Saturday, March 16, 2013

Chris Hedges And The Crucifixion Of Tomas Young

A link to a post.

     Chris Hedges has written an important article about a wounded war veteran who, after almost ten years of excruciating and increasing disability, is facing death.  The story is horrible.  It is not quite unique; but it is quite horrible.

     I think that it is essential that this article get under the noses of as many people as possible, especially  (a)  those who are still unrepentant cheerleaders for our previous (and current) aggressive, pre-emptive Middle East wars,  and also  (b)  those who think "well, mistakes were made -- but it's time to move on."  It is way too early to move on.  It's high time to "support the troops" -- ours, and our enemies' (both sides of which were wounded or killed under our false pretenses) -- by working for their rehabilitation and just compensation.

     What do I think should be done?  I can think of several things.

     1.  As to our politicians, military officer class, and bureaucrats from Cheney-Bush and Obama-Biden on down: Vacate their jobs and their retirement benefits, and instead, put them on mandatory community-service without parole for the next twenty years.  Draw lots:  even numbers, working in VA hospitals in the US; odd numbers, working in hospitals and nursing homes in Iraq, under the authority and supervision of the Iraqi government.

     2.  As to our corporations in the military-industrial complex, including their senior staffs, owners, and investors: "Sequester" their corporate and personal assets to the extent necessary to fund No. 1 above.

     3.  As to the flag-waving, war-boosting churches:  Let them, as an act of contrition, stop displaying the American flag (or pledging allegiance to it) anywhere on their properties, since they are deeply complicit in sullying the reputation of the nation.  (Further suggestion: take the name of Jesus, and any statuary of Him, off your public displays: you've sullied His name, too.  Let your contrition be public, and your faith private.)

     None of the above proposals contemplates violence -- simply a serious effort at restitution, restoration, reconciliation, and repentance.

     I am grateful to Chris Hedges for talking about this.  It's not going to make him wealthy, or popular.  Thanks, Chris, for talking about a real "inconvenient truth."

Monday, March 11, 2013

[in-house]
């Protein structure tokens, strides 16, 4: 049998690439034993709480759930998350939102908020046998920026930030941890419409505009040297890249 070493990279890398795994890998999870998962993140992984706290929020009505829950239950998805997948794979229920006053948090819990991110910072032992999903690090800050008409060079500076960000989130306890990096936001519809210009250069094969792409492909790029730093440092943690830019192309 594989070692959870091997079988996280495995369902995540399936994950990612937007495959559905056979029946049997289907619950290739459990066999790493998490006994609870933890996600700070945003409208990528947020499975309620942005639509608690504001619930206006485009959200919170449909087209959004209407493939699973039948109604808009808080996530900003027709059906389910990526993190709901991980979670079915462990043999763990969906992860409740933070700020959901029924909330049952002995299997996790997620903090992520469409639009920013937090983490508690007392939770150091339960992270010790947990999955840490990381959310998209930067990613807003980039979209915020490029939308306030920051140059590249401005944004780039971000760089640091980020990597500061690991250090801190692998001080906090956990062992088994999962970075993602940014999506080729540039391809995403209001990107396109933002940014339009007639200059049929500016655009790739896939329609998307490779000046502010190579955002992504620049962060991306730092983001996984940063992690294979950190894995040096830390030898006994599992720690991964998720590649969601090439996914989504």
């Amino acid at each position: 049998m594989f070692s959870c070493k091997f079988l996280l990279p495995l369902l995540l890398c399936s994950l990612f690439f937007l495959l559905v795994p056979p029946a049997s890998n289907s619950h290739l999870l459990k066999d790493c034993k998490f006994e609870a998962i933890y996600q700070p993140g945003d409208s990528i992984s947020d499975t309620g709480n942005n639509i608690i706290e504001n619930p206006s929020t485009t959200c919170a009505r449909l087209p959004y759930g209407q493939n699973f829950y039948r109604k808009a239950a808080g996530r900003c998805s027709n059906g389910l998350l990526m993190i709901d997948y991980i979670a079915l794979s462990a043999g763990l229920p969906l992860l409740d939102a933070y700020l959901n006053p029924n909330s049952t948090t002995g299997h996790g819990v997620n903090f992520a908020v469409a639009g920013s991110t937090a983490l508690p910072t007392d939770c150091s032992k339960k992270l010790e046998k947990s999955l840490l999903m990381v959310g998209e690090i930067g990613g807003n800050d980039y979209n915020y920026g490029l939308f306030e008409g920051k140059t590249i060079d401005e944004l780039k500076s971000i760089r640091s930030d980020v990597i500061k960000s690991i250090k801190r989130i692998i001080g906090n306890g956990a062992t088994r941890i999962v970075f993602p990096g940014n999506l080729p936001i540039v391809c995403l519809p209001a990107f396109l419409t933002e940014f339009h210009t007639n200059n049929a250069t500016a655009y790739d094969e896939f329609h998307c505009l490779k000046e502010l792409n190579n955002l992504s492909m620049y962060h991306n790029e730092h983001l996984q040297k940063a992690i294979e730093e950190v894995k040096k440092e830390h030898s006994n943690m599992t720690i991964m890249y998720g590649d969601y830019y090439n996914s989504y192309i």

Hugo Chavez, RIP

     I was saddened, though not surprised, when the long-time popular president of Venezuela, Hugo Chavez, passed away on Tuesday, March 5.  It was expected:  he had been undergoing treatments for cancer for a long time.

     The CIA, and its mentors and minions in the Establishment, are (predictably) delighted, and are clearly looking for ways to restore their pro-Big Oil, pro-rich, anti-poor ways in Venezuela.  Chavez has been an effective thorn in their side for the better part of fifteen years, during which he managed to attract hostility from pretty much all sides in Washington.

     Hugo Chavez was first elected in 1998, running against the corruption that had deeply infected both major parties in Venezuela.  He promised reforms that favored the poorer classes of people, and, interestingly enough, partially succeeded.  Some statistics indicate that during his years, he reduced the poverty rate from 48% to under 30%.  This, of course, challenged the elites of Venezuela who had firm connections -- and obligations -- to the multi-national corporations and interests that operate out of New York and Washington.   Over the years, mutual antagonisms increased.

     He aroused the ire of the Cheney-Bush neo-conservatives when he referred to American empire as the great problem, and George W. Bush as "the devil," in a speech at the United Nations in 2005.

     In that same year, he angered Pat Robertson, the televangelist who speaks for Jesus to the Religious Right.  Reverend Robertson thoughtfully urged that "we" ought to send in "our" covert operatives to assassinate him.

     All this was, of course, late in the game.  It was known in 2003 that agents of the FBI and the CIA were actively working on plans to assassinate him.

     Which was, of course, also late in the game, since there had been a nearly-successful coup attempt against him in 2002 which followed the usual CIA pattern that has been followed, often successfully, since the CIA's inception (and before that, by the CIA's mother organization, the OSS, that flourished during World War II).  The basic recipe is:  Stir up trouble, inflame the press, fund the opposition, control or split the security apparatus, hope for the worst, use the chaos, and claim, or deny, responsibility.